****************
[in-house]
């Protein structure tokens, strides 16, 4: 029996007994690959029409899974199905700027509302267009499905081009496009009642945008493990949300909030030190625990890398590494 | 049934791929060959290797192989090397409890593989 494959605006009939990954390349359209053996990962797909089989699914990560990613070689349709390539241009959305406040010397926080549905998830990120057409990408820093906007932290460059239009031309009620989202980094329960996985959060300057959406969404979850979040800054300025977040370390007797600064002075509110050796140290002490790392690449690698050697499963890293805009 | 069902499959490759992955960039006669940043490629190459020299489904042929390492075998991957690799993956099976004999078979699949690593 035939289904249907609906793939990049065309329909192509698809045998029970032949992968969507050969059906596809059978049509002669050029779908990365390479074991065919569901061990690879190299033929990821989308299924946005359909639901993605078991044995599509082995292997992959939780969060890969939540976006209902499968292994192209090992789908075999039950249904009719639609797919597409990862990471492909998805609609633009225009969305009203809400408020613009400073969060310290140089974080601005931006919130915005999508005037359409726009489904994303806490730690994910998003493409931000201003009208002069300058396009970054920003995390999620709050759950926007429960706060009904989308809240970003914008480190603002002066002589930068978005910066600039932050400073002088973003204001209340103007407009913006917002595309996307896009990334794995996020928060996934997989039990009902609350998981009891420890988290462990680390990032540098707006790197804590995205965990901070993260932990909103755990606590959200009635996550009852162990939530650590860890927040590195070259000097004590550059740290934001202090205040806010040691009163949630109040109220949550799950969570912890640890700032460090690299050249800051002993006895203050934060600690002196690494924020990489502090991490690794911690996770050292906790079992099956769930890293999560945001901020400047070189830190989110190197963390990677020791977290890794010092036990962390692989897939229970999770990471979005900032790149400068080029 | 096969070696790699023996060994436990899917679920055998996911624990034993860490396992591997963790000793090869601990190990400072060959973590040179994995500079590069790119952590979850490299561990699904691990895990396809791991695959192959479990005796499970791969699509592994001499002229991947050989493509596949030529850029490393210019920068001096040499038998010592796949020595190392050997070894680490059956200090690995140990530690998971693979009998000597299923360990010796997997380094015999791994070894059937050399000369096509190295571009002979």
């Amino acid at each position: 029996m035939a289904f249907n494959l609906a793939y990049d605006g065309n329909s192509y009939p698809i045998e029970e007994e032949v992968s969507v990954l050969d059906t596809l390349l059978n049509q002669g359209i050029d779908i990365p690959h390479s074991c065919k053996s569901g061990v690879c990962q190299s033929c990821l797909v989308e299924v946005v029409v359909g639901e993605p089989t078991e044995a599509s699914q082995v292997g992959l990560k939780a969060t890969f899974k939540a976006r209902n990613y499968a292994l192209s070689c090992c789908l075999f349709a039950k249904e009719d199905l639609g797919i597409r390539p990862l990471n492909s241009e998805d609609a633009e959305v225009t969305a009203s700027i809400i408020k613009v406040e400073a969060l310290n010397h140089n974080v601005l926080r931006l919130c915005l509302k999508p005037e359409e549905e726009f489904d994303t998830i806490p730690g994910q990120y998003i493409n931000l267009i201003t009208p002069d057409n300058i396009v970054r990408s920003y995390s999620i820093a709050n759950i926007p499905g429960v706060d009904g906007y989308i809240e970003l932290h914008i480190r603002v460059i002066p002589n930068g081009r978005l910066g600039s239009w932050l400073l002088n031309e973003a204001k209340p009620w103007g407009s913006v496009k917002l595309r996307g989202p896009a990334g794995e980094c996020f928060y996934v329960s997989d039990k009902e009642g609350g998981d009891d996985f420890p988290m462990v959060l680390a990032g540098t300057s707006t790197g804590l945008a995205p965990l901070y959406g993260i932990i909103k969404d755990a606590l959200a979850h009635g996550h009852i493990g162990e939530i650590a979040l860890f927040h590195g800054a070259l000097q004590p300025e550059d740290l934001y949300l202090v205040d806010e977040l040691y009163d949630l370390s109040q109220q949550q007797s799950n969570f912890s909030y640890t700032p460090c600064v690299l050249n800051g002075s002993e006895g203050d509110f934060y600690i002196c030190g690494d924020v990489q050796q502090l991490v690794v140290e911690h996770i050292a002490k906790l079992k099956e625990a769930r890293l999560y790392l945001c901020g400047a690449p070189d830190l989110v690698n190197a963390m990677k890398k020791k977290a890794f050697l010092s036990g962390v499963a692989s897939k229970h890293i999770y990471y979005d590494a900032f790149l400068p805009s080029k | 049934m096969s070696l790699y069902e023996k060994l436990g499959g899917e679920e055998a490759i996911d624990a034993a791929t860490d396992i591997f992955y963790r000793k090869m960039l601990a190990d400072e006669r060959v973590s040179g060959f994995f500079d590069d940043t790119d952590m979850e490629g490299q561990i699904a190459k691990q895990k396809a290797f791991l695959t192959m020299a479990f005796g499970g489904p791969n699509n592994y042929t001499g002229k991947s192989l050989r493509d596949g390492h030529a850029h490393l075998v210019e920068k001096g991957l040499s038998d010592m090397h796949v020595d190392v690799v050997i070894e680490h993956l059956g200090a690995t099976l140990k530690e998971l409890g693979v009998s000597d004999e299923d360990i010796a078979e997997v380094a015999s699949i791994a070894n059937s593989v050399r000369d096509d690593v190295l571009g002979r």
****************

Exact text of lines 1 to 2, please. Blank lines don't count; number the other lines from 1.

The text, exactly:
[in-house]
């Protein structure tokens, strides 16, 4: 029996007994690959029409899974199905700027509302267009499905081009496009009642945008493990949300909030030190625990890398590494 | 049934791929060959290797192989090397409890593989 494959605006009939990954390349359209053996990962797909089989699914990560990613070689349709390539241009959305406040010397926080549905998830990120057409990408820093906007932290460059239009031309009620989202980094329960996985959060300057959406969404979850979040800054300025977040370390007797600064002075509110050796140290002490790392690449690698050697499963890293805009 | 069902499959490759992955960039006669940043490629190459020299489904042929390492075998991957690799993956099976004999078979699949690593 035939289904249907609906793939990049065309329909192509698809045998029970032949992968969507050969059906596809059978049509002669050029779908990365390479074991065919569901061990690879190299033929990821989308299924946005359909639901993605078991044995599509082995292997992959939780969060890969939540976006209902499968292994192209090992789908075999039950249904009719639609797919597409990862990471492909998805609609633009225009969305009203809400408020613009400073969060310290140089974080601005931006919130915005999508005037359409726009489904994303806490730690994910998003493409931000201003009208002069300058396009970054920003995390999620709050759950926007429960706060009904989308809240970003914008480190603002002066002589930068978005910066600039932050400073002088973003204001209340103007407009913006917002595309996307896009990334794995996020928060996934997989039990009902609350998981009891420890988290462990680390990032540098707006790197804590995205965990901070993260932990909103755990606590959200009635996550009852162990939530650590860890927040590195070259000097004590550059740290934001202090205040806010040691009163949630109040109220949550799950969570912890640890700032460090690299050249800051002993006895203050934060600690002196690494924020990489502090991490690794911690996770050292906790079992099956769930890293999560945001901020400047070189830190989110190197963390990677020791977290890794010092036990962390692989897939229970999770990471979005900032790149400068080029 | 096969070696790699023996060994436990899917679920055998996911624990034993860490396992591997963790000793090869601990190990400072060959973590040179994995500079590069790119952590979850490299561990699904691990895990396809791991695959192959479990005796499970791969699509592994001499002229991947050989493509596949030529850029490393210019920068001096040499038998010592796949020595190392050997070894680490059956200090690995140990530690998971693979009998000597299923360990010796997997380094015999791994070894059937050399000369096509190295571009002979």